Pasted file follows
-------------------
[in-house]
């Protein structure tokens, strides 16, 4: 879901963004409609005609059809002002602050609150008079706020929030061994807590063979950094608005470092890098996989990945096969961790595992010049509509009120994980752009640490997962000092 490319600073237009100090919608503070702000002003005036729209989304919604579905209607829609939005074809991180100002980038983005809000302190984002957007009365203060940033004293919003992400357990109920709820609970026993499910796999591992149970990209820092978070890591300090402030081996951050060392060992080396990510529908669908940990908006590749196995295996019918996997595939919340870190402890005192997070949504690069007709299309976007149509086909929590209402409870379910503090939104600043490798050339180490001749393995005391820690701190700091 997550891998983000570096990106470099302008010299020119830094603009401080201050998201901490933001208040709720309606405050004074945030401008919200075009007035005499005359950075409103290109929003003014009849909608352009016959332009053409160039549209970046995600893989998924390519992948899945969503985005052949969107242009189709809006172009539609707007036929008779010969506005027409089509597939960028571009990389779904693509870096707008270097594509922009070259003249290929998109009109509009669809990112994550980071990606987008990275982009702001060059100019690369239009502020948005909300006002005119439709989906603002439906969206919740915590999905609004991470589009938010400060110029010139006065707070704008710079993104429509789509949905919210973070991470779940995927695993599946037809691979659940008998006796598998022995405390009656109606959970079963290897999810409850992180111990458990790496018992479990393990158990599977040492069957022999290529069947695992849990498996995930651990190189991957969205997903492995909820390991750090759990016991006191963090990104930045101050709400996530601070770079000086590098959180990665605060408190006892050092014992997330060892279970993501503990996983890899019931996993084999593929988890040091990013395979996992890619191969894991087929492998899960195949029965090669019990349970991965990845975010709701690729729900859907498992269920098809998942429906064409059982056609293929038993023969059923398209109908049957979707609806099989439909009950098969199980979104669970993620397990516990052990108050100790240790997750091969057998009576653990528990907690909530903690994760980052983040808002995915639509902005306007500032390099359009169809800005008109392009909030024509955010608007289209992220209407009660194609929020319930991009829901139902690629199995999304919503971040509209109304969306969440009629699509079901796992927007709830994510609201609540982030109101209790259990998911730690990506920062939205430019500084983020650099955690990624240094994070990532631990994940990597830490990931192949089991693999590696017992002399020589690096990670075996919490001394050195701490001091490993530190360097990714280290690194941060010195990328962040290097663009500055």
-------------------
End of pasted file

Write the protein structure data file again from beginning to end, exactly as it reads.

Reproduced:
[in-house]
């Protein structure tokens, strides 16, 4: 879901963004409609005609059809002002602050609150008079706020929030061994807590063979950094608005470092890098996989990945096969961790595992010049509509009120994980752009640490997962000092 490319600073237009100090919608503070702000002003005036729209989304919604579905209607829609939005074809991180100002980038983005809000302190984002957007009365203060940033004293919003992400357990109920709820609970026993499910796999591992149970990209820092978070890591300090402030081996951050060392060992080396990510529908669908940990908006590749196995295996019918996997595939919340870190402890005192997070949504690069007709299309976007149509086909929590209402409870379910503090939104600043490798050339180490001749393995005391820690701190700091 997550891998983000570096990106470099302008010299020119830094603009401080201050998201901490933001208040709720309606405050004074945030401008919200075009007035005499005359950075409103290109929003003014009849909608352009016959332009053409160039549209970046995600893989998924390519992948899945969503985005052949969107242009189709809006172009539609707007036929008779010969506005027409089509597939960028571009990389779904693509870096707008270097594509922009070259003249290929998109009109509009669809990112994550980071990606987008990275982009702001060059100019690369239009502020948005909300006002005119439709989906603002439906969206919740915590999905609004991470589009938010400060110029010139006065707070704008710079993104429509789509949905919210973070991470779940995927695993599946037809691979659940008998006796598998022995405390009656109606959970079963290897999810409850992180111990458990790496018992479990393990158990599977040492069957022999290529069947695992849990498996995930651990190189991957969205997903492995909820390991750090759990016991006191963090990104930045101050709400996530601070770079000086590098959180990665605060408190006892050092014992997330060892279970993501503990996983890899019931996993084999593929988890040091990013395979996992890619191969894991087929492998899960195949029965090669019990349970991965990845975010709701690729729900859907498992269920098809998942429906064409059982056609293929038993023969059923398209109908049957979707609806099989439909009950098969199980979104669970993620397990516990052990108050100790240790997750091969057998009576653990528990907690909530903690994760980052983040808002995915639509902005306007500032390099359009169809800005008109392009909030024509955010608007289209992220209407009660194609929020319930991009829901139902690629199995999304919503971040509209109304969306969440009629699509079901796992927007709830994510609201609540982030109101209790259990998911730690990506920062939205430019500084983020650099955690990624240094994070990532631990994940990597830490990931192949089991693999590696017992002399020589690096990670075996919490001394050195701490001091490993530190360097990714280290690194941060010195990328962040290097663009500055």